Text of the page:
One answer to a question about whether a college program could possibly prepare you for the "real" arts world, or be useful at all - she has this to say:
I respectfully disagree. First of all, we are talking about getting an education while learning your craft. College is one of the most opportune places to do both. Second, not all conservatories are created equally. Carnegie Mellon, Cincinnati Conservatory, Texas State, DePaul, Pace University, Boston Conservatory, the American Conservatory Theater, Juilliard are all considered conservatories or conservatory-style programs in that their training is rigorous and intense with little or no coursework in general education and electives. However, each of these offers direct relationships with industry professionals. I was a casting director for film and television for 15 years, and I had relationships with and respect for these institutions.
Many of these programs offer substantial scholarships, and even full rides to those who qualify. A majority of the students I coach do get substantial financial aid. The enormous price tag you speak of might actually be the same cost as any typical four-year liberal arts degree. Texas State’s tuition for its musical theater B.F.A. students is $3,700 per semester! And that applies even for out-of-state students.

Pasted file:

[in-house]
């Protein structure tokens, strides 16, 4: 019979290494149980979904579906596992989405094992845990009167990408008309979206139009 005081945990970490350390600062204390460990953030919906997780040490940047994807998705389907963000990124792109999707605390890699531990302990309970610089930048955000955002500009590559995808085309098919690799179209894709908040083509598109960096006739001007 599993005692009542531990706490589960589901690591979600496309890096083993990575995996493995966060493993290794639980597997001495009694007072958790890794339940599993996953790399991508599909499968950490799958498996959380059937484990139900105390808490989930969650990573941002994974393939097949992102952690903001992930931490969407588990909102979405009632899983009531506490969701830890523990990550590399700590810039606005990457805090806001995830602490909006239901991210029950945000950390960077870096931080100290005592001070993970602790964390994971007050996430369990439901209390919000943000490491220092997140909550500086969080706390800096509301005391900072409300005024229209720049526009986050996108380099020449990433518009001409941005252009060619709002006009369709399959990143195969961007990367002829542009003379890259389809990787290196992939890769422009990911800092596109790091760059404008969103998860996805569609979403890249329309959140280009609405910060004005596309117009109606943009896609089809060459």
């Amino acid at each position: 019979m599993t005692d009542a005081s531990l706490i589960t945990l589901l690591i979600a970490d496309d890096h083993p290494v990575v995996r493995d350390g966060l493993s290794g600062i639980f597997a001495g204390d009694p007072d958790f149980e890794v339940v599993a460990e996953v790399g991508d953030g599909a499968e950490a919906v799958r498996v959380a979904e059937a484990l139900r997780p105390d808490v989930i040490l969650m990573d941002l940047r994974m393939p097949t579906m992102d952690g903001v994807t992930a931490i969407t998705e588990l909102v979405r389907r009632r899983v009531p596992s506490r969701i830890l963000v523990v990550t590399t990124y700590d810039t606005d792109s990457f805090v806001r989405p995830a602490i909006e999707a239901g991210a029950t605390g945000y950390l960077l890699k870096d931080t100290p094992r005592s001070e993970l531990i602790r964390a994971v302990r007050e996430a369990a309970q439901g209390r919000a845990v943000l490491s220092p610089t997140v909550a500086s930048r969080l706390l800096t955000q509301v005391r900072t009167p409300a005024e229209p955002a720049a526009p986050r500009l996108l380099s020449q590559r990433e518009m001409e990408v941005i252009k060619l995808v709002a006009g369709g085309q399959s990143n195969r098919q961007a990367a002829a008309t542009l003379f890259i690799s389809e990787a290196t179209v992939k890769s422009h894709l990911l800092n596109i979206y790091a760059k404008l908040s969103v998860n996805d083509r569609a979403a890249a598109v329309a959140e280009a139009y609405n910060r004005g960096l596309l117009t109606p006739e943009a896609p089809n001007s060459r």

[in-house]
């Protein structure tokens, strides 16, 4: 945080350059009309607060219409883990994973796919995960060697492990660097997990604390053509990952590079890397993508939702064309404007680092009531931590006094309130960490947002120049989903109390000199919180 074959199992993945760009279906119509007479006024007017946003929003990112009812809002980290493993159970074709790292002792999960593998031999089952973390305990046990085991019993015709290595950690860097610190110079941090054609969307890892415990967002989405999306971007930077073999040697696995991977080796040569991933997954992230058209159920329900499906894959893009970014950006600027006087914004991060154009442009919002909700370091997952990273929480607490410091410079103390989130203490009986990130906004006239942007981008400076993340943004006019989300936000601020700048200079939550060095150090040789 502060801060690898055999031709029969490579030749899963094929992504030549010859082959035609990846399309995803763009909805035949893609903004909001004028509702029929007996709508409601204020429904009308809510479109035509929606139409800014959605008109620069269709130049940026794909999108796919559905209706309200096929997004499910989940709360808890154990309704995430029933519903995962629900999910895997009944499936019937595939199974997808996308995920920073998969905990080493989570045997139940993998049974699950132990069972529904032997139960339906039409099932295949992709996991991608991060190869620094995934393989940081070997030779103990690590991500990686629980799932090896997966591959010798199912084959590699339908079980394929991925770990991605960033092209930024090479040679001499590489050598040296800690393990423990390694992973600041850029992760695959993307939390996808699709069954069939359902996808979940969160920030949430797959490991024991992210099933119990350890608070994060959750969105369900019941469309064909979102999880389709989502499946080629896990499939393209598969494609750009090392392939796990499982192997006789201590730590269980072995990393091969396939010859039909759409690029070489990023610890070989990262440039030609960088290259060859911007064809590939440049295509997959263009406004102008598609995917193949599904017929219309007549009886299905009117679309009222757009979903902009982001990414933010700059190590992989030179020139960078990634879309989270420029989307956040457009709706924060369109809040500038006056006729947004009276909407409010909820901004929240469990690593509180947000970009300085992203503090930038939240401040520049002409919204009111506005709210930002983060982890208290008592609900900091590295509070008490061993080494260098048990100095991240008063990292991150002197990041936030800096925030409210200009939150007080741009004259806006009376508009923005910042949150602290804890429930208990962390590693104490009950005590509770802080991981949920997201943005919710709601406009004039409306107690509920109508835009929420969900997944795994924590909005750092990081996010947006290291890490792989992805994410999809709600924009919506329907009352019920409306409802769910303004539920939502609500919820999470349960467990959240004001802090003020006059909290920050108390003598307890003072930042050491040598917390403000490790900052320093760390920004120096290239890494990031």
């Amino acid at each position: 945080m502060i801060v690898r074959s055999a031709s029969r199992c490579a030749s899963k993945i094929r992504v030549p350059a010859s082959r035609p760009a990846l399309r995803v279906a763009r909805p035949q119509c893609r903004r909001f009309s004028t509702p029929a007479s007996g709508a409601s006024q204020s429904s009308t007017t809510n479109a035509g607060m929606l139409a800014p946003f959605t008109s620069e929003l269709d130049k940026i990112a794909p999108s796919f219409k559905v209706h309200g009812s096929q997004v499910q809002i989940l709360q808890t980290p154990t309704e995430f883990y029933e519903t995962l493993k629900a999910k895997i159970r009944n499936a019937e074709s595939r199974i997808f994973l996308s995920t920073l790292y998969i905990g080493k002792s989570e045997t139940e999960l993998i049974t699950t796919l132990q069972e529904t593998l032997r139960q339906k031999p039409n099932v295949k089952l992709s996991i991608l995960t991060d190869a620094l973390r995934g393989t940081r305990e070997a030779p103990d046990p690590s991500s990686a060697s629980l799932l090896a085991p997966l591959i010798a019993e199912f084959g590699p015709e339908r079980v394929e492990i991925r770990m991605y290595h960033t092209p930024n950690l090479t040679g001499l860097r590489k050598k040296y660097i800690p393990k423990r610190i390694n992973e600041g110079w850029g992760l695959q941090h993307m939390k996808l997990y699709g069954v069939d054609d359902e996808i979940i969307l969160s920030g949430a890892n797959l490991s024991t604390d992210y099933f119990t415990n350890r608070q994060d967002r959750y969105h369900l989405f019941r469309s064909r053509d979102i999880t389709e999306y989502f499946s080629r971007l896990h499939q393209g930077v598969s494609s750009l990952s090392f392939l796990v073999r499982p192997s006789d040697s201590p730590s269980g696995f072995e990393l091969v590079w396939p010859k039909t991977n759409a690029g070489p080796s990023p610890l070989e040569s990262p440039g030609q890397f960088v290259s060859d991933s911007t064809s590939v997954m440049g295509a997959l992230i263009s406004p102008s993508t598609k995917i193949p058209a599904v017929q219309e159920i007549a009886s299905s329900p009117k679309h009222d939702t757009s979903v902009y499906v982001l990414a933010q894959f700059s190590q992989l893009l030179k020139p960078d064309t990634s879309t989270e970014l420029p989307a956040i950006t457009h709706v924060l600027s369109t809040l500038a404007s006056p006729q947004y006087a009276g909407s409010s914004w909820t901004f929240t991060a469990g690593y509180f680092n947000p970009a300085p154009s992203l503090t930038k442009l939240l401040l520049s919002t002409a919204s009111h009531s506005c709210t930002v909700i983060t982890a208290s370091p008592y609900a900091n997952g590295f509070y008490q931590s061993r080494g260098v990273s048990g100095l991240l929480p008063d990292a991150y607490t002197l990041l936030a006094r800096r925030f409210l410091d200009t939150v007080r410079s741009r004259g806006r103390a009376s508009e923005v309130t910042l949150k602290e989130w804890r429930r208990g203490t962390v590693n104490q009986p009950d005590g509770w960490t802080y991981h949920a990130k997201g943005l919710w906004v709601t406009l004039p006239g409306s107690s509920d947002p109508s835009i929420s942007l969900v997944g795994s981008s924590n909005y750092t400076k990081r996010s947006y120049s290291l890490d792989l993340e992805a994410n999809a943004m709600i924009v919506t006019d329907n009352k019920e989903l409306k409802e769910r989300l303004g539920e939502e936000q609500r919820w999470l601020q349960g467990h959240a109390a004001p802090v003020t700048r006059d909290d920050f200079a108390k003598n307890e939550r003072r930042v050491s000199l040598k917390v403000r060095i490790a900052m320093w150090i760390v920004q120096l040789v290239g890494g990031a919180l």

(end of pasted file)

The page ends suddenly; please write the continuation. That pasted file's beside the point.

As far as preparing students for a profession, there are certainly no guarantees, and the families and students I coach understand the liabilities inherent in such a tenuous occupation. But the schools do make every effort to develop intelligent artists as well as introduce them into the professional world.
So I will sum it up this way:
1. Getting a college degree is valuable.
2. Learning your craft is essential.
3. A performing arts undergraduate degree is worthwhile no matter what career one ultimately decides upon.
You can read the whole blog Q&A at the NYTimes Artbeat online.